I continue to share the meaning of research for non-science students. Zaki was a summer medical student in 2015.
“I am a final year Malaysian medical student studying at RCSI. I had the opportunity to join RCSI Research Summer School (RSS) by assisting in research with Cancer Genetics, Molecular and Cellular Therapeutics Department of RCSI. My mentor was Dr Olga Piskareva. My research project investigated the role of chromogranin A as a biomarker in drug-resistant neuroblastoma by analysing its expression in different neuroblastoma samples of murine models.
Frankly speaking, I had zero experience in clinical research (apart from basic science project I did at high school) before the placement started. The reading materials that Dr Piskareva handed to me felt like an alien language that had to be deciphered, let alone doing experiment with western blotting and ELISA. I remembered my first day at the lab, staring enthusiastically at every apparatus and machines but not knowing how to run them.
Fortunately, Dr Piskareva and other lab buddies were very experienced and helpful enough with my insufficiency. Their perseverance and willingness to share knowledge and tip built my confidence and understanding to finish my research project. I never had any difficulty to discuss and ask for help any time I needed it from them in the lab. They were also very warm and friendly not just inside the lab but also outside of the lab.
I felt like we were one big multinational family in one small lab. Imagine researchers coming from Russia, Ireland, Italy, Netherlands and myself from Malaysia working hand-in-hand, together. Over time, we bonded very close especially with our weekly breakfast getaway at Gerry’s and my friend Mei Rin and I even prepared our Malaysian cuisine for everyone in the lab in our last days. Even though most of my friends went home for the summer break, never did I felt lonely during my time in the lab. I am very grateful to have them in the lab and to call them my ‘keluarga’ (means family in Malay language).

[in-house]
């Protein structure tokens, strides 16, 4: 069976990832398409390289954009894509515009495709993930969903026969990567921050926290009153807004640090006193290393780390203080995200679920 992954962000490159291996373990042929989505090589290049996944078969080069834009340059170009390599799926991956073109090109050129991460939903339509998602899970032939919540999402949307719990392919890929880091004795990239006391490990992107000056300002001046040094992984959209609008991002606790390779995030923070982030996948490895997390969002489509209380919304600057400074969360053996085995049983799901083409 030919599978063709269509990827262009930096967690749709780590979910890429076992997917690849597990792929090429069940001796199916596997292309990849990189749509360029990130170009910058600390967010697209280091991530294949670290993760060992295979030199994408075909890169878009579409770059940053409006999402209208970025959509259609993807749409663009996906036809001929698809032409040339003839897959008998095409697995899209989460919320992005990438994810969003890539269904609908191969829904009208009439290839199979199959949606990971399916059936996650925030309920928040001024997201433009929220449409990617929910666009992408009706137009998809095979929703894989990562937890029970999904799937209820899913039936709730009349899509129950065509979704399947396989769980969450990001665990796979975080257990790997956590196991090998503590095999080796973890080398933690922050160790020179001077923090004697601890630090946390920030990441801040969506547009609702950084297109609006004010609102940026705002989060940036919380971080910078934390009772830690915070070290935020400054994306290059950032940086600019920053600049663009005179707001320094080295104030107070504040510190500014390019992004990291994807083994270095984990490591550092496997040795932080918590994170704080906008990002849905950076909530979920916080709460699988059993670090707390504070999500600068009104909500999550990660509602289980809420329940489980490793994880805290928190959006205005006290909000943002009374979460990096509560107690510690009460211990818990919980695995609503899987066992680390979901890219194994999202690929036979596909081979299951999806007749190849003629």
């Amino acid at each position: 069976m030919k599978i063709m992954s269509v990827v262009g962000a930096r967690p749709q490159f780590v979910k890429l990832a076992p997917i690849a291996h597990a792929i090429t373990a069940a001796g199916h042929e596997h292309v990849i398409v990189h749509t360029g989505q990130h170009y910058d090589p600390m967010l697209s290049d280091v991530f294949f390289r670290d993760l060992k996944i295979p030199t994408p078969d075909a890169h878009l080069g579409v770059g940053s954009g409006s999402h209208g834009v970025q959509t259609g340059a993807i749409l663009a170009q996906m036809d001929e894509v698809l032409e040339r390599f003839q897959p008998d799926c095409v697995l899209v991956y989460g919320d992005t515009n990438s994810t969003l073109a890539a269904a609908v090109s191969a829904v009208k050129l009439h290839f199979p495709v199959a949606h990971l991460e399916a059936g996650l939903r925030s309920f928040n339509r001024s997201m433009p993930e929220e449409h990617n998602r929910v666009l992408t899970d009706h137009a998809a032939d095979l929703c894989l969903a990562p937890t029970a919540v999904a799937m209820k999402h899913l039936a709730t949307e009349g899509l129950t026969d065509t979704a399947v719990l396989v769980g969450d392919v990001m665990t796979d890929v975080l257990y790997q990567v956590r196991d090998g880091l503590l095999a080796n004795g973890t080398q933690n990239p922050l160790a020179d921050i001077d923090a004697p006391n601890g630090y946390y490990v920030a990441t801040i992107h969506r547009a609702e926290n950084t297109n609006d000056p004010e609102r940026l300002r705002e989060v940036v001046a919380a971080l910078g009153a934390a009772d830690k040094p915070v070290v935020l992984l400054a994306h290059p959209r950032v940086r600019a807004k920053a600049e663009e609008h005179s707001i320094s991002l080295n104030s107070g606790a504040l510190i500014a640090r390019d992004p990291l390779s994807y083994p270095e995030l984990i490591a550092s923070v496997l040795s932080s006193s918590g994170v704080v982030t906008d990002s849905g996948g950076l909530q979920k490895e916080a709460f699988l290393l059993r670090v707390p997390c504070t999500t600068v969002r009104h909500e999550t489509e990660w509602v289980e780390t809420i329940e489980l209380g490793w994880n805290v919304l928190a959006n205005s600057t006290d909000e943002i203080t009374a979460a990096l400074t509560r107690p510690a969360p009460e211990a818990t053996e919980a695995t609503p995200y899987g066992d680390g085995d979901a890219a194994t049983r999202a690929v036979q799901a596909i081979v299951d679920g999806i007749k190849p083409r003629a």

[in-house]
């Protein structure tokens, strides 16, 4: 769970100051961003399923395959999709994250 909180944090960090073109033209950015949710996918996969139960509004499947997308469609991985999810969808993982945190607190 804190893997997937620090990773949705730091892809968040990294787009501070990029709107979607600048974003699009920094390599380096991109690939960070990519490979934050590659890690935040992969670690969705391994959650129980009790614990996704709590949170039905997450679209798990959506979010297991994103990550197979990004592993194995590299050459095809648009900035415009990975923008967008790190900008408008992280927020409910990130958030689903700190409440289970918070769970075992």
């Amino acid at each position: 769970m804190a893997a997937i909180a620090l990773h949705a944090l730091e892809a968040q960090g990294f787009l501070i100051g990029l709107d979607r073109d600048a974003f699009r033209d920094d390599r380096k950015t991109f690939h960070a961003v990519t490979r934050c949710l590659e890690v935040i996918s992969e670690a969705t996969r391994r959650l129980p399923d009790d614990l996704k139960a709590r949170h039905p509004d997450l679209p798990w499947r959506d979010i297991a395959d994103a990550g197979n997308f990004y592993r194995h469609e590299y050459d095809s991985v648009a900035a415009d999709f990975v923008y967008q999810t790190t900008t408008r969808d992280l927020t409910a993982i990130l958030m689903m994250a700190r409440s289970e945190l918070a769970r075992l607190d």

After the research, I had the opportunity to do poster presentation at RCSI Research Day 2016 and International Conference for Healthcare and Medical Students (ICHAMS) 2016 at RCSI. These were great platforms for me to share my findings with other researchers. Above all, these were made possible with the help of Dr Piskareva and my lab buddies in preparing the poster and full report of the research. Additionally, the findings also provided me with extra information about neuroblastoma in line with my medicine study in paediatrics.
I would cherish every moment in the lab and indeed it was a very priceless experience. I would very much do it all over again in the lab if I had the chance because of the craving for knowledge and warmth of the lab buddies.
My RSS project investigated the role of VDAC-1 protein on chemotherapy resistance in neuroblastoma. The only research focus of this lab is to find key players in neuroblastoma pathogenesis and to advance anti-cancer therapy.
I was entrusted with the task of splitting cells. I would plate them onto 96-well plates, add cisplatin drug and measure their viability afterwards. It may sound simple here, but the whole process required passion and hard-work.
Prior to this, I did not have any experience in the medical research field. During my first two weeks, everything seemed so tough; however, they became easier as the weeks flew by. My mentor, Olga, and the other staff and PhD students (Garret, John and Ross) were helpful and always guided me to explore my potentials. This programme taught me various new things which I would not have acquired on a normal day-to-day basis in school.
The people at Cancer Genetics were warm and wonderful. The hospitality, love and guidance cannot be quantified and words cannot express my immense gratitude towards them. It has been fascinating and I cherish every moment I spent there. We bonded over our weekly breakfast and tea sessions so well, and I am indeed grateful for being a part of this big family. It is my sincere wish that this positive spirit of togetherness will be preserved and will grow stronger in the future. This is something special, and I think ours is the best lab at RCSI!
I returned to Penang Medical College to further my studies in my clinical years. I took part in the PMC Research Day 2016 in which I was awarded the First Prize in Oral Presentation. I would like to dedicate this success to Olga and everyone who has been with me throughout my time at Cancer Genetics. Without all the guidance, I would not have made it this far.
I strongly urge students to take part in the research opportunities, because you gain invaluable experiences that you do not get elsewhere. May whatever we do at the lab today make a difference in another person’s life someday in the future.